The one thing the nine completely unique people taking part in the Cinedans Korsakow workshop had in common was their interest in movement. Some were dancers, some choreographers, and some filmmakers, and this mix resulted in the highest percentage of computer fearing participants we've had in quite some time. Their choice to focus on dance instead of on the daily things we find so common in life, such as ipods and the ctrl button, created the space in which they reinvented the usage of the korsakow tool to suit their own dancer's needs.
Forgetting about narratives and story lines, they focused attention on motion and image. This made them think about things that for them were self evident, but for us were innovative.
They used preview movies as questions in movement, and focused on mood and atmosphere instead of direct user involvement. They made projects in which the user does not always know exactly what is going on, but is given the possibility to dance and choreograph and lose himself in the moment. If I remember their wording correctly, they were busy making mood pieces .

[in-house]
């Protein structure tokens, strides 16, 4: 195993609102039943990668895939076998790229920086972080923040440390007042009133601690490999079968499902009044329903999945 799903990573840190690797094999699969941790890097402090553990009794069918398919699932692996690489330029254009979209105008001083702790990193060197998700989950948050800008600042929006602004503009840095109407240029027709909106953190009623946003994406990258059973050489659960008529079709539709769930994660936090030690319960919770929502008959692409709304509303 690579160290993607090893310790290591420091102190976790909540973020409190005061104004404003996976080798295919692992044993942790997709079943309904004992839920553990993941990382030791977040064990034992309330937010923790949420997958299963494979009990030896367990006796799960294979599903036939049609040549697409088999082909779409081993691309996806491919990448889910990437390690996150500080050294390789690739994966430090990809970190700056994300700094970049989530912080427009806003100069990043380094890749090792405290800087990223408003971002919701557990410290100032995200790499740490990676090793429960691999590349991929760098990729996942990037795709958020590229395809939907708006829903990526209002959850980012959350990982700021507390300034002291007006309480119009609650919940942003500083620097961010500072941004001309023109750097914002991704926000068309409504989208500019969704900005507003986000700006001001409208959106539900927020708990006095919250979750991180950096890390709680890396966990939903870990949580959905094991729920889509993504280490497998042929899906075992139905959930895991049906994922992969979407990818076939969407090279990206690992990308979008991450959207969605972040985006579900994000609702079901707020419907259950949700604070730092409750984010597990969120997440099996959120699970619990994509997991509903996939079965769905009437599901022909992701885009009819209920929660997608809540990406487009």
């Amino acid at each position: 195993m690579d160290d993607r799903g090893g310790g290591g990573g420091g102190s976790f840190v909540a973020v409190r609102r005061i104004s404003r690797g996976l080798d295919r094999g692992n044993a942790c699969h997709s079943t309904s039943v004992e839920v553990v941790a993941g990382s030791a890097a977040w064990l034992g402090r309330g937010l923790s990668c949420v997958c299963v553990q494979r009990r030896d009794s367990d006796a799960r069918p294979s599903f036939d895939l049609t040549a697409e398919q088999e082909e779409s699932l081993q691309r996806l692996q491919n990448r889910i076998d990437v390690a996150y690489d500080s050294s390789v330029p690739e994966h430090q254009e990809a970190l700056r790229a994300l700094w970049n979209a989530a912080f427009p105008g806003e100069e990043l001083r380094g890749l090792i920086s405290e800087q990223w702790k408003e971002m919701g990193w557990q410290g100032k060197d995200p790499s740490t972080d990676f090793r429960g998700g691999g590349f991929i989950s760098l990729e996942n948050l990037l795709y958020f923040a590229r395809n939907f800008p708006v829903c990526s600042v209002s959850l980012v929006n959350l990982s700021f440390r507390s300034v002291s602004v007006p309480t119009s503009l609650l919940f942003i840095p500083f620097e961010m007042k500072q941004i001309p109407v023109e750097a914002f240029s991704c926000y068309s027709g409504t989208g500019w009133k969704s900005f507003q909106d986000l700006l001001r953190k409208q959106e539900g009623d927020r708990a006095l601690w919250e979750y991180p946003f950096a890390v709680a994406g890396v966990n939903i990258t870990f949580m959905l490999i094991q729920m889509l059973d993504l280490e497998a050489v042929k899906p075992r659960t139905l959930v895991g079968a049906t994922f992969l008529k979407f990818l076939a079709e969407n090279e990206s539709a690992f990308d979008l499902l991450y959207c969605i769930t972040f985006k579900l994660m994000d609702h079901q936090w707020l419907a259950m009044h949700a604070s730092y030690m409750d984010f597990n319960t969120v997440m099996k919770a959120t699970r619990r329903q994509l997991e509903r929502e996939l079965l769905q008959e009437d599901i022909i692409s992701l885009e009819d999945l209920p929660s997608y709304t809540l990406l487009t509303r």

Of course these new projects did not come into existence without a struggle. Years of working with innovative software rusts even the most inventive into a repetitive thinking pattern, and for the trainers it was difficult to accept a finished project with no narrative or dialogue. But once visitors from outside the workshop started voicing their appreciation for the projects as were, being beautiful without any message, the trainers had to accept the choices the participants made. Even if the choices weren't completely conscious, they had good results.
And really, in the end, it is only about entertainment.